Speeds below 10,000ft MSL are restricted to 250kts with exceptions to this speed limit on departure; that is about 420fps. That's 250kts IAS, so the TAS could be as high as 300kts, or 500fps. Above 10,000ft or FL100, climb, cruise and descent speeds are in the neighbourhood of 450kts TAS, give or take, which is about 750fps.

At the above-described transport speeds, even on the approach, most aircraft travel their entire fuselage length in slightly less than a second, and at climb, cruise and descent speeds, in about a fifth of a second.

By now you will see where I am going with this... The technical requirements to deploy a DFDR and CVR in the time frames described would require substantial design and manufacturing engineering not to mention certification and regulatory standards which must be tested and enforced. If we think about the "how to", the deploying mechanism must sever both recorders cleanly from their mounts and harnesses and fire them away from a structure which would literally be in the middle of an accident, in the time described, (sensing, arming, firing all in, say, a tenth of a second, so as to clear the failing structures). There is the weight penalty to consider as well - fuel burn increases by about 4% of the added zero fuel weight per flight hour - over the life of the airframe, that is a substantial amount of increased burn for what may be little practical return.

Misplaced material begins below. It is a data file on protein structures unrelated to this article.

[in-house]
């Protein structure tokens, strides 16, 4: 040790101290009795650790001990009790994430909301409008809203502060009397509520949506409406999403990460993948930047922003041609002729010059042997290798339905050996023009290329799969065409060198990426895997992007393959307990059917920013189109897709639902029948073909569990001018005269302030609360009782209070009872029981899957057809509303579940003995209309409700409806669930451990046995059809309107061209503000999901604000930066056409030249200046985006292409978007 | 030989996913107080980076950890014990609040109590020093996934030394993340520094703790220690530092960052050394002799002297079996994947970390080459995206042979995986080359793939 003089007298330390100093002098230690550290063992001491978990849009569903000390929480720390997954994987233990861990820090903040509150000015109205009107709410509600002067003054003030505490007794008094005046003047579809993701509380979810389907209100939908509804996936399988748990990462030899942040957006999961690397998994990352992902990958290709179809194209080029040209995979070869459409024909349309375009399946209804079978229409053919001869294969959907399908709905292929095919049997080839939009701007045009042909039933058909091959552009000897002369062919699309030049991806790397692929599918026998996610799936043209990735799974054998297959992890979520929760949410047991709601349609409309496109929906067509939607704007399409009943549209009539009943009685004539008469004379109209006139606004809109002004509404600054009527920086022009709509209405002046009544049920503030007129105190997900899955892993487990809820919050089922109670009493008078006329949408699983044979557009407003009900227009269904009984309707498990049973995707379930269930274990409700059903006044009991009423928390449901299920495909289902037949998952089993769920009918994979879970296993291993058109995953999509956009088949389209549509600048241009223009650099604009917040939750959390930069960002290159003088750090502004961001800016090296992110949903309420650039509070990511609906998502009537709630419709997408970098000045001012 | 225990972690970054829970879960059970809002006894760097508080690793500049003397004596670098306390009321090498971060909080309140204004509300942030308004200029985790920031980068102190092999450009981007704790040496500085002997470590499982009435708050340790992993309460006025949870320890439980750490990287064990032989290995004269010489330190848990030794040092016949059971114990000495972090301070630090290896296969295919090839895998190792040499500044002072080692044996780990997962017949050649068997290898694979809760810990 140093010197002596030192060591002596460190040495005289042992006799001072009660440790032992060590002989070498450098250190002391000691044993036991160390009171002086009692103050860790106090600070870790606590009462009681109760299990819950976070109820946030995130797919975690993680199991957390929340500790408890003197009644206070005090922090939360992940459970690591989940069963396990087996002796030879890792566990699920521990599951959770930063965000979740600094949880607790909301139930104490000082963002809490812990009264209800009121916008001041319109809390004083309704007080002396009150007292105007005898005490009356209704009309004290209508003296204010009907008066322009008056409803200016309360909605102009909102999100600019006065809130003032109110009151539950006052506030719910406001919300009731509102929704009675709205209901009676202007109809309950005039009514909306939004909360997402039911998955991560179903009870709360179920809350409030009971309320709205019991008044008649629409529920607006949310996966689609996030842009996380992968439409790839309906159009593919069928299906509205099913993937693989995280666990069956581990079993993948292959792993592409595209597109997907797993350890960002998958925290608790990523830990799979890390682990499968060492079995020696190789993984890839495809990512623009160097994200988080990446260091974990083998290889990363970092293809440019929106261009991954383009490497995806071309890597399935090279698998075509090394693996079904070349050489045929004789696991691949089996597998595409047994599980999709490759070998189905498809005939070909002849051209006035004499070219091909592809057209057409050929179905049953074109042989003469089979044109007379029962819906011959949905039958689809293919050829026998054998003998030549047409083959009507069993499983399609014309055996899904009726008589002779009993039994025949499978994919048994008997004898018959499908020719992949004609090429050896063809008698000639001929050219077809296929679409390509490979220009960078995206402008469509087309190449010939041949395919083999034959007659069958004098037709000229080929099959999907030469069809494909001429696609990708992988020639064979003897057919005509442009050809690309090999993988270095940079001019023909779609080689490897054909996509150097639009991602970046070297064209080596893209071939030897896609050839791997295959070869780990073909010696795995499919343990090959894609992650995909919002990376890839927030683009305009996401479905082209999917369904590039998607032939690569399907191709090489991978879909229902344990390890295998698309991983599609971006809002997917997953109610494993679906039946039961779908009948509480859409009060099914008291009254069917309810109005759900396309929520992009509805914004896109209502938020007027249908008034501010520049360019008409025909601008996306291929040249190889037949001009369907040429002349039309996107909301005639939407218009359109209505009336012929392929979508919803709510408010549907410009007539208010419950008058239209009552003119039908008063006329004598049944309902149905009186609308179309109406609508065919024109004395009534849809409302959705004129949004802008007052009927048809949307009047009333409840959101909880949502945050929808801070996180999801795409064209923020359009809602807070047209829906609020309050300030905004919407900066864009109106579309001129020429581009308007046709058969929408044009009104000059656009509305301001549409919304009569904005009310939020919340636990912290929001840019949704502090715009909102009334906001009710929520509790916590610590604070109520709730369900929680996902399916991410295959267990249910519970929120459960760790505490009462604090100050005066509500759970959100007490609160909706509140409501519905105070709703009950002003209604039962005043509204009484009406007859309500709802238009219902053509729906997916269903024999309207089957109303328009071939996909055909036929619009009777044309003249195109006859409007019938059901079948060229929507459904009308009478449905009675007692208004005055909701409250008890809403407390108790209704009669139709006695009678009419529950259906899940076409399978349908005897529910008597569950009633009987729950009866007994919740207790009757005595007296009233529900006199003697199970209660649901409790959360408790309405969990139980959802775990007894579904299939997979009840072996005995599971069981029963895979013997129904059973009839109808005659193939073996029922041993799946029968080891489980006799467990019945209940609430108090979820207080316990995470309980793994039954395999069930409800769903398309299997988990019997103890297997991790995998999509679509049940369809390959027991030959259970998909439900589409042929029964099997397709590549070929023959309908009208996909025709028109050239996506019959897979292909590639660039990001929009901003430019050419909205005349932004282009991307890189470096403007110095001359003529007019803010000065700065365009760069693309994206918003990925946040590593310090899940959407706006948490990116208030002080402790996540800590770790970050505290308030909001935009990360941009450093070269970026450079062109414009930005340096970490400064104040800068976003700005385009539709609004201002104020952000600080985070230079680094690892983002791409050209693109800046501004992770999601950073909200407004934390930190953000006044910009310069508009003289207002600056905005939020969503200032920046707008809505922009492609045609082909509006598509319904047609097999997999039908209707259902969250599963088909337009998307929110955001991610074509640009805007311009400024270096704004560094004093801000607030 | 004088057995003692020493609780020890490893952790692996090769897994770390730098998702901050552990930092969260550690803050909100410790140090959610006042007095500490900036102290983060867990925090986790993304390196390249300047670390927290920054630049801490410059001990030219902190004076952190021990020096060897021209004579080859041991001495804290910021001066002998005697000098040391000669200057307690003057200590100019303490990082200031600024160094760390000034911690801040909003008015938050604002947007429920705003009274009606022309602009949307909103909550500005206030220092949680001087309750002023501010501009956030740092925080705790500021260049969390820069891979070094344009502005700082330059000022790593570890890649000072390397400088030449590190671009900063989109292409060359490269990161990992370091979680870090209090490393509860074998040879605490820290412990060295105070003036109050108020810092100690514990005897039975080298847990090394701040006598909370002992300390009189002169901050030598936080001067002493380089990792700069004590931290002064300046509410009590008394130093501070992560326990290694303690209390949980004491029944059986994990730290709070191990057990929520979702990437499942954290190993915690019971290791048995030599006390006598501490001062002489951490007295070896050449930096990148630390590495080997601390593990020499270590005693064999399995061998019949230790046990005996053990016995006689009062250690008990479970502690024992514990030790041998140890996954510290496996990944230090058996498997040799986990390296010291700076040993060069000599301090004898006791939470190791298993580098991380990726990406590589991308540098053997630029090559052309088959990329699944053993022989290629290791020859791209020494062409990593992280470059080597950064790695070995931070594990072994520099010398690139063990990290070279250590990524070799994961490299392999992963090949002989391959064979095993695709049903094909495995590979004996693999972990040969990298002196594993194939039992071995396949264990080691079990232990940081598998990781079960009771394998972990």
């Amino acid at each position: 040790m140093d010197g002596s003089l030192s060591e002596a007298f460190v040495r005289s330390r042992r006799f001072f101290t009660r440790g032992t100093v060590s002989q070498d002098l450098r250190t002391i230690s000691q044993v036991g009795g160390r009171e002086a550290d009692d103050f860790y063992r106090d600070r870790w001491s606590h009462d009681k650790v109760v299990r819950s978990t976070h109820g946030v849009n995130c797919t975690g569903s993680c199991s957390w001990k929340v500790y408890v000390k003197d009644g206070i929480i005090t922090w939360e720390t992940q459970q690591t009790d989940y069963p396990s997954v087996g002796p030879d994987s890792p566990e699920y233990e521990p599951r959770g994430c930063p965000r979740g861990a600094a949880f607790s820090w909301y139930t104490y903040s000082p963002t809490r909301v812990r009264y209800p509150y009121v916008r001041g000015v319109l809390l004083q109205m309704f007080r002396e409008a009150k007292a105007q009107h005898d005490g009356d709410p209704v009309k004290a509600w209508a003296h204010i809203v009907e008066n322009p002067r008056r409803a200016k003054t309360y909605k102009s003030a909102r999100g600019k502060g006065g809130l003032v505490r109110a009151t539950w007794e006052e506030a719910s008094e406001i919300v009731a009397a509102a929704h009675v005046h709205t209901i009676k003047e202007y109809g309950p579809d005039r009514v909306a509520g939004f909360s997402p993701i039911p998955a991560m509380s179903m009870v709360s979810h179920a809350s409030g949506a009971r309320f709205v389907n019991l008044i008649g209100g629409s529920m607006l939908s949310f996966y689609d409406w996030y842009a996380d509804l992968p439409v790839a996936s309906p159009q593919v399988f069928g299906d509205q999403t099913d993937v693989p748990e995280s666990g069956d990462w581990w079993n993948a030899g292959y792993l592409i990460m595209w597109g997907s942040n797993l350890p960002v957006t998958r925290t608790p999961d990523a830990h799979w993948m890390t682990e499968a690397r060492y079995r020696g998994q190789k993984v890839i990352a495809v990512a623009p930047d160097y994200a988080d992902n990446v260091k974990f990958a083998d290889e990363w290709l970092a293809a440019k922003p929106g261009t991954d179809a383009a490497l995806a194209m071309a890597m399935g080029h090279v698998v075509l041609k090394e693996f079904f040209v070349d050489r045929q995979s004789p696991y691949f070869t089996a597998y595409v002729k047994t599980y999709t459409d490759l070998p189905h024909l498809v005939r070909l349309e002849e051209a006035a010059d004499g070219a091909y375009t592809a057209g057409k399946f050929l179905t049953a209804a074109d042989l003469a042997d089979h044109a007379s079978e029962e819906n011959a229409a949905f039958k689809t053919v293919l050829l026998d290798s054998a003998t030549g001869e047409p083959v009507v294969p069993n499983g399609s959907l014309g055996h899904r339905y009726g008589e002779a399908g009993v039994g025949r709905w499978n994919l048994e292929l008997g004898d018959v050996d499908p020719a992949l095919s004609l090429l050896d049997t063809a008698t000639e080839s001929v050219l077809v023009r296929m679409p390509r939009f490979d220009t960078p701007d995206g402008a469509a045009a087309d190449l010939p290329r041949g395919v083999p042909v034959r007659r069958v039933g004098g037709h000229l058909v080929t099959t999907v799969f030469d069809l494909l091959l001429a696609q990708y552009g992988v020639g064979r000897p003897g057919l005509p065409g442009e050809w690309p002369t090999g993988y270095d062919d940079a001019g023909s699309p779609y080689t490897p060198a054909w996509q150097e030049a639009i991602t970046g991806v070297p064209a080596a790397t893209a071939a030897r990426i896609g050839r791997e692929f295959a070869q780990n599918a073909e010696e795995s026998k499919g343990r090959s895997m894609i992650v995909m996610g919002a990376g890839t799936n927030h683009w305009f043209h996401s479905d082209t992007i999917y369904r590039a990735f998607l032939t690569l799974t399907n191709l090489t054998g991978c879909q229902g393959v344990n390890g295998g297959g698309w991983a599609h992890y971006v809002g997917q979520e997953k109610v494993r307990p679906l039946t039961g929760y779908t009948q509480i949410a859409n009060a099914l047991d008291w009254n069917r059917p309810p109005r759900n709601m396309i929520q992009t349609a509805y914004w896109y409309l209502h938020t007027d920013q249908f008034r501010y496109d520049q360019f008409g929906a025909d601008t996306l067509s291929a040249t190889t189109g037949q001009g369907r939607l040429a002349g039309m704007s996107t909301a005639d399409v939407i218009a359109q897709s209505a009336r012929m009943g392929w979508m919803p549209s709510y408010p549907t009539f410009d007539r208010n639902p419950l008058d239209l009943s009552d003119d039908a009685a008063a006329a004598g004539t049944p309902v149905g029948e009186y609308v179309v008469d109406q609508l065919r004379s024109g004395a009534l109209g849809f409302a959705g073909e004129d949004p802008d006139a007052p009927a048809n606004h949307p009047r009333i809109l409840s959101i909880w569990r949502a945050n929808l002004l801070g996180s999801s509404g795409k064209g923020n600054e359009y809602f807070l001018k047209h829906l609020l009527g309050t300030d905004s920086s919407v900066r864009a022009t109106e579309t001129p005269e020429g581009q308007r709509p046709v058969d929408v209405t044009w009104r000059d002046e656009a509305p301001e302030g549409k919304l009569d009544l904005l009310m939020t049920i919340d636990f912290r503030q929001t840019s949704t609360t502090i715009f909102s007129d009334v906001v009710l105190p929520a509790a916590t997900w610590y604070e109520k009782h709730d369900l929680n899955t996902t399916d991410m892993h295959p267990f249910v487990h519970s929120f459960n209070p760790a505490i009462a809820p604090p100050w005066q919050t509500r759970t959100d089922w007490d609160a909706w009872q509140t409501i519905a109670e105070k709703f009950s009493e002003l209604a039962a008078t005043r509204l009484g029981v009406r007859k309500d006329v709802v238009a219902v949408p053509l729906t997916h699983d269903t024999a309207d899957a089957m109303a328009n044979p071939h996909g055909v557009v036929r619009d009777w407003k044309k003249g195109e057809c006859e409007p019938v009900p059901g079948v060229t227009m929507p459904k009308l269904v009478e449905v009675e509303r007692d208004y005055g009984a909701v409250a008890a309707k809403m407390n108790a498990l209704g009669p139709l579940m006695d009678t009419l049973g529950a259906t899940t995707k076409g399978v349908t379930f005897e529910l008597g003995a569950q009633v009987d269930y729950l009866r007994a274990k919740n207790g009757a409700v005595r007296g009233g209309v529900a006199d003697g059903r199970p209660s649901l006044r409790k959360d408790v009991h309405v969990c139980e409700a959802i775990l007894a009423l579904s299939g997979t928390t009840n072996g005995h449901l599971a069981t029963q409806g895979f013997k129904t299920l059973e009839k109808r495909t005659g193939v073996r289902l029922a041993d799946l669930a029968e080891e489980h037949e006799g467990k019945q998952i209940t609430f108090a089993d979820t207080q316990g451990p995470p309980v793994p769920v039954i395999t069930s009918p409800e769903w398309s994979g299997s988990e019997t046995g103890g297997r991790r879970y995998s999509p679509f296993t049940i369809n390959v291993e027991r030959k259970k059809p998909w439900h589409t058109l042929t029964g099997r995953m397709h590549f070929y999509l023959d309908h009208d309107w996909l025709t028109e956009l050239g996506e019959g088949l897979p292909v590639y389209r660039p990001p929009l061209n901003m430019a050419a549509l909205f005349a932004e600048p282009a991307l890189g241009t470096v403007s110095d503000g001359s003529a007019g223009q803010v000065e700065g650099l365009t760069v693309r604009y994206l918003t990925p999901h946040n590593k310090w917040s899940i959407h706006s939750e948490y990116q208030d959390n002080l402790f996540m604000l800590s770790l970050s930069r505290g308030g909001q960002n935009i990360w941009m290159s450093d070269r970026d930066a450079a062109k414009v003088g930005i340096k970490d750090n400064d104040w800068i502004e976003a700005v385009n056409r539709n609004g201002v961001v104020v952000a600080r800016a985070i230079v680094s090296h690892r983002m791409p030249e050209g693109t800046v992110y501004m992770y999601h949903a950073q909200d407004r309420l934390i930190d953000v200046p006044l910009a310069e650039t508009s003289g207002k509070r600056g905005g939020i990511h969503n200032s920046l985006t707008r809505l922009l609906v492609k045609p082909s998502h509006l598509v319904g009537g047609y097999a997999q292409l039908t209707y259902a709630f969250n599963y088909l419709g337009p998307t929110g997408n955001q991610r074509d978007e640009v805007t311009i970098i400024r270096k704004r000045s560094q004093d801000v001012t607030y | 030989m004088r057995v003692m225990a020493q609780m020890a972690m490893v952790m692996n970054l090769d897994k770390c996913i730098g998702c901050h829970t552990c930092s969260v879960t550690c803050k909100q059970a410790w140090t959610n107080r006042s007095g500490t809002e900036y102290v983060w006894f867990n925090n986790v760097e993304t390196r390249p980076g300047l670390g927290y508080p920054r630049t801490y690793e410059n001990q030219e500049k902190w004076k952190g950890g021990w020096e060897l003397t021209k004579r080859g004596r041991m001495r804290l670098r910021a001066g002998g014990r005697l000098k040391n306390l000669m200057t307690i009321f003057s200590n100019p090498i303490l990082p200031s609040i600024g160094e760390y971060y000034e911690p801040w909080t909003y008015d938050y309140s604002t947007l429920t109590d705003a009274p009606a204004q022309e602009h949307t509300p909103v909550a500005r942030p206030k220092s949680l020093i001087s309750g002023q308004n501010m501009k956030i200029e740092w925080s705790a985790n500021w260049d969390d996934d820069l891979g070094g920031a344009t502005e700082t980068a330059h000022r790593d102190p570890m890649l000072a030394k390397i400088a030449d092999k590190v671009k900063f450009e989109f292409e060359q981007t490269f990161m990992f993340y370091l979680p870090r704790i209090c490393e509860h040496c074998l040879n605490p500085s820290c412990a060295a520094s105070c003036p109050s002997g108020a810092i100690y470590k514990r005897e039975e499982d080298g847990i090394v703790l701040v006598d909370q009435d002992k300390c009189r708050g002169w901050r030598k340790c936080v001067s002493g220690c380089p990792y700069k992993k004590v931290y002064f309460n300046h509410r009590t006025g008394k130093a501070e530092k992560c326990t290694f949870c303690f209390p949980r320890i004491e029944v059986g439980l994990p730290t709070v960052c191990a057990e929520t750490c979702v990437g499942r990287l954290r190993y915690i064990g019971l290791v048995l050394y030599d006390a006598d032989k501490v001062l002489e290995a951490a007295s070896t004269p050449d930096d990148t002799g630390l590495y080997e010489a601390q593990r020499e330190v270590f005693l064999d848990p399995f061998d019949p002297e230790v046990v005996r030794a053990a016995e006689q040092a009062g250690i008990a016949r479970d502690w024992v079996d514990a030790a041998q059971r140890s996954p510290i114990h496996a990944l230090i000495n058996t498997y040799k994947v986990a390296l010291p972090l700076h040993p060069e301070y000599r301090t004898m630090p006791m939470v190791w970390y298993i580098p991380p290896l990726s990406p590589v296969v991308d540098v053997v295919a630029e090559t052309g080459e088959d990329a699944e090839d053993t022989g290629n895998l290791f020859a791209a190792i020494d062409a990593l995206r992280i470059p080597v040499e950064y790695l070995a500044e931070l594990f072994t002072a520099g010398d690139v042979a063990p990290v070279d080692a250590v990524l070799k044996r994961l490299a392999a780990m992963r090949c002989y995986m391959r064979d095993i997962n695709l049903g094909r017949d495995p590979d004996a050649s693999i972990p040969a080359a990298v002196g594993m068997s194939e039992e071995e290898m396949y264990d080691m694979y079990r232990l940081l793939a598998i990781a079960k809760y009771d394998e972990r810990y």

I return to my point made in post #36, which offers the notion that the expense and resources required to do this likely do not meet the risk-reward "thought process" let alone a formal analysis. The number of safety initiatives which must compete for industry and government-limited resources would place this kind of solution well down the list I should think. This isn't to say it isn't doable or isn't worth examining but the realities of doing this must be taken into account.

I'm not saying it isn't worth it. What I'm outlining here are some of the considerations which must be addressed when contemplating such a system. I will have missed some things because I am not an engineer or a mathematician but I do know about airplanes and accidents and flight data analysis solutions and off the top of my head these would be some but not all of the considerations.

The other deployment parameters which would continually assess the "health" of the entire system, (airplane, airplane systems, environment, 'g' loadings) and which could possibly be compared to algorithms built to determine when the aircraft is likely in distress, could form an alternative to the notion of "airbags and 'g' forces". Again, this "solution" must compete for limited resources.

Of course, no two accidents are the same; how do we design a system which is "sure it's time to deploy the recorders", without missing something critical?